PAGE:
See intricate cloud patterns in the northern hemisphere of Jupiter in this new view taken by NASA’s Juno spacecraft.
The color-enhanced image was taken on April 1 at 2:32 a.m. PST (5:32 a.m. EST), as Juno performed its twelfth close flyby of Jupiter. At the time the image was taken, the spacecraft was about 7,659 miles (12,326 kilometers) from the tops of the clouds of the planet at a northern latitude of 50.2 degrees.
Citizen scientist Kevin M. Gill processed this image using data from the JunoCam imager.
This cool video shows a time lapse (90 minutes into 2 minutes) of the SpaceX Dragon approaching the ISS for capture by the robotic arm this past Wednesday:
This video is about the entrepreneurial company Alpha Space, which
owns and operates the MISSE, an orbiting commercial science facility permanently installed on the exterior of the International Space Station. Alpha Space, a woman- and minority-owned company, serves the Space Research, Testing, and Materials Science communities with turn-key, fixed price services that make getting science and test elements safely into space, and data and materials back to earth, as simple and inexpensive as possible. If it fits, it flies.
Note that both the Falcon 9 first stage booster and the Dragon spacecraft had flown before, illustrating the progress SpaceX is making towards routine reuse of space transport systems.
On Wednesday the Dragon caught up with the ISS and was captured by the station’s robotic arm of the station under the control of Japanese astronaut NorishigeKanai, who .brought it in for berthing to the Harmony module:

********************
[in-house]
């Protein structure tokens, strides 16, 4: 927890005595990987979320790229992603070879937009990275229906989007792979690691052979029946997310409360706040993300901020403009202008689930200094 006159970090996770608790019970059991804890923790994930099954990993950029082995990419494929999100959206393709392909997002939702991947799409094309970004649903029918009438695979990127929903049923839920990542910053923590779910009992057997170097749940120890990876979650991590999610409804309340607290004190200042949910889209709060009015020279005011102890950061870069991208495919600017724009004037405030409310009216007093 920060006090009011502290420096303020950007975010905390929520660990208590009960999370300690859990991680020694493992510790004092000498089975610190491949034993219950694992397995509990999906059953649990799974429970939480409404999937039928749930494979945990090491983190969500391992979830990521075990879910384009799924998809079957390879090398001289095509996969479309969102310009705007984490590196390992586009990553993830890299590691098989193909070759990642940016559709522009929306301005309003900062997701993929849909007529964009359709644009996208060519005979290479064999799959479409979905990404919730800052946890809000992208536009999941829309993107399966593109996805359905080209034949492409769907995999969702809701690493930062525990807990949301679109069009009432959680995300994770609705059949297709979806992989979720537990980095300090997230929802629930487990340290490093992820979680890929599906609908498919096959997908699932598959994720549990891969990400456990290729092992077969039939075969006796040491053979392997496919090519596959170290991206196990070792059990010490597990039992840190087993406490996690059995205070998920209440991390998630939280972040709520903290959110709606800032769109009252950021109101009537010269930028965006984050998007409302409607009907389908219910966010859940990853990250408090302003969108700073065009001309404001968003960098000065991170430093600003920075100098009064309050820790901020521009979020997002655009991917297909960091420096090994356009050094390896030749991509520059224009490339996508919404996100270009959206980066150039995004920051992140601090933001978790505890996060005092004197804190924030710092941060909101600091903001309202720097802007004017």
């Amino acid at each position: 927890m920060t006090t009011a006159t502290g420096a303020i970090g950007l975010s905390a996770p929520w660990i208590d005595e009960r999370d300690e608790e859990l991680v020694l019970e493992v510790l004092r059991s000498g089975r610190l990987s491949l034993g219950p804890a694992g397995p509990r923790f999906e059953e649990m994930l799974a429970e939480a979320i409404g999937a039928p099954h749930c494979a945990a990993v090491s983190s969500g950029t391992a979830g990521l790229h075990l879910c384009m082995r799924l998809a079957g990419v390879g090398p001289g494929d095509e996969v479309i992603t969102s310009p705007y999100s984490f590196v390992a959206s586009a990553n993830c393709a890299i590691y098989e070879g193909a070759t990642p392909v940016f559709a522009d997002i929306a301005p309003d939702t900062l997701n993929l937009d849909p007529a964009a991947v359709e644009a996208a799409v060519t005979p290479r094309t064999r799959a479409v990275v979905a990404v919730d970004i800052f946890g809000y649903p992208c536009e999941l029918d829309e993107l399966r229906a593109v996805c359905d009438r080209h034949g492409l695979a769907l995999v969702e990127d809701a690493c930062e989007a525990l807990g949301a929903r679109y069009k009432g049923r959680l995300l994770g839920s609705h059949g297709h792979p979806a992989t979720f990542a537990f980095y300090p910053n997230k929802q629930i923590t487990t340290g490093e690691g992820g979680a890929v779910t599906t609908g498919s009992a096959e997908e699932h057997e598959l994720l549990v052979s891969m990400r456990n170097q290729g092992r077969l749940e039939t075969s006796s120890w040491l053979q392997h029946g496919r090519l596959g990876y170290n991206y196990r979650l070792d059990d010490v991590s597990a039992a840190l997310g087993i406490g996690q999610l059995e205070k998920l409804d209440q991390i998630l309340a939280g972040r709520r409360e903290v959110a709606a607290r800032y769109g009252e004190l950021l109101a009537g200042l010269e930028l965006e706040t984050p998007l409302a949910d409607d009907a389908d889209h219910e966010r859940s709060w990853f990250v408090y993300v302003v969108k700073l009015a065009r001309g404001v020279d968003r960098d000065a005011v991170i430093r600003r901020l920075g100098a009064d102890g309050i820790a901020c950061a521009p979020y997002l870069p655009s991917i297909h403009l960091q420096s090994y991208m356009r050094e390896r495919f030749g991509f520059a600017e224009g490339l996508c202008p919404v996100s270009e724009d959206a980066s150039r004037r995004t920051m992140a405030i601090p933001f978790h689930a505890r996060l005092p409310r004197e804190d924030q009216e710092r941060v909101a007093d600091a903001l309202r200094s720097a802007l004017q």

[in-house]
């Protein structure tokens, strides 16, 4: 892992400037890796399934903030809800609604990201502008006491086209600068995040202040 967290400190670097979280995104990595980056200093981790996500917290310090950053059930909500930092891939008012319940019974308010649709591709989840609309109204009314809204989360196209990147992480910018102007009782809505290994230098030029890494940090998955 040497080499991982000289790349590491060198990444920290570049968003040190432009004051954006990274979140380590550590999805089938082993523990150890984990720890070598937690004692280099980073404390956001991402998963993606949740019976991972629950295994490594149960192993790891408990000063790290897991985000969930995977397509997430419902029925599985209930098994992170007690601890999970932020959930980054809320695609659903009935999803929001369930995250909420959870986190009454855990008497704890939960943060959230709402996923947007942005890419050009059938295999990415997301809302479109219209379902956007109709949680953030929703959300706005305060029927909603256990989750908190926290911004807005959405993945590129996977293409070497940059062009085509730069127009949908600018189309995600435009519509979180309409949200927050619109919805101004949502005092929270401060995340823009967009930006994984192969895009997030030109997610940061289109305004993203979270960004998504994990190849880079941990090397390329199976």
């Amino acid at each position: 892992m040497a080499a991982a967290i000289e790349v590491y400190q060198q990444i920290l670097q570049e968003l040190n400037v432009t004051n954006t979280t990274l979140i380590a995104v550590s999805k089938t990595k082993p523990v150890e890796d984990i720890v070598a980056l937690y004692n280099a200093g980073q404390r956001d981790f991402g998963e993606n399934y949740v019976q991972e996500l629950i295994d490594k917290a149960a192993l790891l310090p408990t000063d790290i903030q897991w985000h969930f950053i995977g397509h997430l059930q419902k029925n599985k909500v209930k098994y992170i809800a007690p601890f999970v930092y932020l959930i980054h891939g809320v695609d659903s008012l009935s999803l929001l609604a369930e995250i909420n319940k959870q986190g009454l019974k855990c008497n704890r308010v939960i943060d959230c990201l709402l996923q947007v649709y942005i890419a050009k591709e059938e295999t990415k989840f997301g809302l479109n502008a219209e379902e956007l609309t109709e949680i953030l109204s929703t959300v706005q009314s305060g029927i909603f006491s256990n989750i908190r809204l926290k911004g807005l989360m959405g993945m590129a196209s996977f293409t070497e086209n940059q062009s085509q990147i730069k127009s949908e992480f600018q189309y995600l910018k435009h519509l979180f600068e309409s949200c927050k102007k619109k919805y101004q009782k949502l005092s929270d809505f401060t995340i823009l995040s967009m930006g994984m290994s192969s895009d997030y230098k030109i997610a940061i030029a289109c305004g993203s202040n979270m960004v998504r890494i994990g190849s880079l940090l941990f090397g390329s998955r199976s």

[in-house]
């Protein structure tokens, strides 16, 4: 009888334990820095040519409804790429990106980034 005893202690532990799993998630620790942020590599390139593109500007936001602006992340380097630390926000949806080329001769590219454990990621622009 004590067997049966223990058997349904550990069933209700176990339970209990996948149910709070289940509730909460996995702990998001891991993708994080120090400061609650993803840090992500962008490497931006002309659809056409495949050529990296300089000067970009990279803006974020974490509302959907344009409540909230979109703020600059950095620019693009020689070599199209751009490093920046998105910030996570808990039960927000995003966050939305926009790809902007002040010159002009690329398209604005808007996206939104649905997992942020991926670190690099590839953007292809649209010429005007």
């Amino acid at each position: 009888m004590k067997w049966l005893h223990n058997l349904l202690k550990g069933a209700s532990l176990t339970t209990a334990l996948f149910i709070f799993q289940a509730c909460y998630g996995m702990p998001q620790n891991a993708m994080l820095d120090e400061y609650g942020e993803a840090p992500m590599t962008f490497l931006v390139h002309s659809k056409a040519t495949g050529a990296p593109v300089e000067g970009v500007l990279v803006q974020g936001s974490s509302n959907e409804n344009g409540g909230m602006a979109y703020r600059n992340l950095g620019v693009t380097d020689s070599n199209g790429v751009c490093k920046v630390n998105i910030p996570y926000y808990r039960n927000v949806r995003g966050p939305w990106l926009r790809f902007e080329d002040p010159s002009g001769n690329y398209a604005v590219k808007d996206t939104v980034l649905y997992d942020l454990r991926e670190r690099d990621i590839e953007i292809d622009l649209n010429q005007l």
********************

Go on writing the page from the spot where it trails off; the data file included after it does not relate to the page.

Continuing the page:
Pretty wild, right? Now what if we told you the video contains only a fraction of the total number of forest imagery Planet collects in a day — in this case, around 95,000 images. Planet collects a massive amount of data each day and has around 500 images for any given location on Earth. To extract “forests” from this data, we used an algorithm built to detect forest cover, dense green imagery, and high near-infrared averages.
To help people actually “see the forests for the trees,” we then applied more filters to those 95,000 images so those with lots of cloud cover or with visible defects were removed. (Fun fact: it would take around 30 minutes to watch all 95,000 images at 5 images per second — not exactly optimized for social.) Afterward, we organized imagery by continent and built an animation to showcase the scale and diversity of forests globally.
Such imagery is interesting but can also generated real data on the major problem of deforestation:
Of course, forests are not always untouched, pristine places, but dynamic environments that change dramatically with human interaction. Sadly, the world loses an area of forest the size of 48 football fields every minute due to deforestation and forest degradation.